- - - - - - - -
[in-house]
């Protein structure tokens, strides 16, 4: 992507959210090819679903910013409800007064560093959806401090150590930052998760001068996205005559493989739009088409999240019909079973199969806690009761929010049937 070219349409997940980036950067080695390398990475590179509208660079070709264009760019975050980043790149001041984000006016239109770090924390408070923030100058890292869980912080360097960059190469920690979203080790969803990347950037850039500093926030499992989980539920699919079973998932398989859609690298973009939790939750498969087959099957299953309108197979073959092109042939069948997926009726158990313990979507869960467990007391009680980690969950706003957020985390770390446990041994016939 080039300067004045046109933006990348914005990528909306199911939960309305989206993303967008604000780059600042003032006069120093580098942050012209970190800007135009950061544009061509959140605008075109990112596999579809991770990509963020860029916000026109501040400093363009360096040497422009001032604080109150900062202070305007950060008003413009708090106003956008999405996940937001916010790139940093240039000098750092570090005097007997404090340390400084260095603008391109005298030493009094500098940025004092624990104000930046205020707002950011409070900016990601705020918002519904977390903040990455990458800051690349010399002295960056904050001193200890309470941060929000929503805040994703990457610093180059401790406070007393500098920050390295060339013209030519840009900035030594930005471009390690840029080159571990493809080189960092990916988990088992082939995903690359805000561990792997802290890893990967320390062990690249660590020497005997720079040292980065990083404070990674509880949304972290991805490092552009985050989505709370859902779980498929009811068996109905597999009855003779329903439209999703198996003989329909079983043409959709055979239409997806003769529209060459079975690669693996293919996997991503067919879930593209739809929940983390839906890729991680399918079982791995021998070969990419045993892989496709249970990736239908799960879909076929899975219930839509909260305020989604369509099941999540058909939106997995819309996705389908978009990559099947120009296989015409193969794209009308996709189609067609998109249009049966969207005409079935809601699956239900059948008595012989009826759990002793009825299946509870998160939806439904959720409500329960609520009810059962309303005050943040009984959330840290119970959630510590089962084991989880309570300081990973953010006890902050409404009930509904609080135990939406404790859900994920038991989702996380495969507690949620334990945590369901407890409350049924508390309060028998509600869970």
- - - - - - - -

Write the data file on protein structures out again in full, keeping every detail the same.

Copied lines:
[in-house]
């Protein structure tokens, strides 16, 4: 992507959210090819679903910013409800007064560093959806401090150590930052998760001068996205005559493989739009088409999240019909079973199969806690009761929010049937 070219349409997940980036950067080695390398990475590179509208660079070709264009760019975050980043790149001041984000006016239109770090924390408070923030100058890292869980912080360097960059190469920690979203080790969803990347950037850039500093926030499992989980539920699919079973998932398989859609690298973009939790939750498969087959099957299953309108197979073959092109042939069948997926009726158990313990979507869960467990007391009680980690969950706003957020985390770390446990041994016939 080039300067004045046109933006990348914005990528909306199911939960309305989206993303967008604000780059600042003032006069120093580098942050012209970190800007135009950061544009061509959140605008075109990112596999579809991770990509963020860029916000026109501040400093363009360096040497422009001032604080109150900062202070305007950060008003413009708090106003956008999405996940937001916010790139940093240039000098750092570090005097007997404090340390400084260095603008391109005298030493009094500098940025004092624990104000930046205020707002950011409070900016990601705020918002519904977390903040990455990458800051690349010399002295960056904050001193200890309470941060929000929503805040994703990457610093180059401790406070007393500098920050390295060339013209030519840009900035030594930005471009390690840029080159571990493809080189960092990916988990088992082939995903690359805000561990792997802290890893990967320390062990690249660590020497005997720079040292980065990083404070990674509880949304972290991805490092552009985050989505709370859902779980498929009811068996109905597999009855003779329903439209999703198996003989329909079983043409959709055979239409997806003769529209060459079975690669693996293919996997991503067919879930593209739809929940983390839906890729991680399918079982791995021998070969990419045993892989496709249970990736239908799960879909076929899975219930839509909260305020989604369509099941999540058909939106997995819309996705389908978009990559099947120009296989015409193969794209009308996709189609067609998109249009049966969207005409079935809601699956239900059948008595012989009826759990002793009825299946509870998160939806439904959720409500329960609520009810059962309303005050943040009984959330840290119970959630510590089962084991989880309570300081990973953010006890902050409404009930509904609080135990939406404790859900994920038991989702996380495969507690949620334990945590369901407890409350049924508390309060028998509600869970």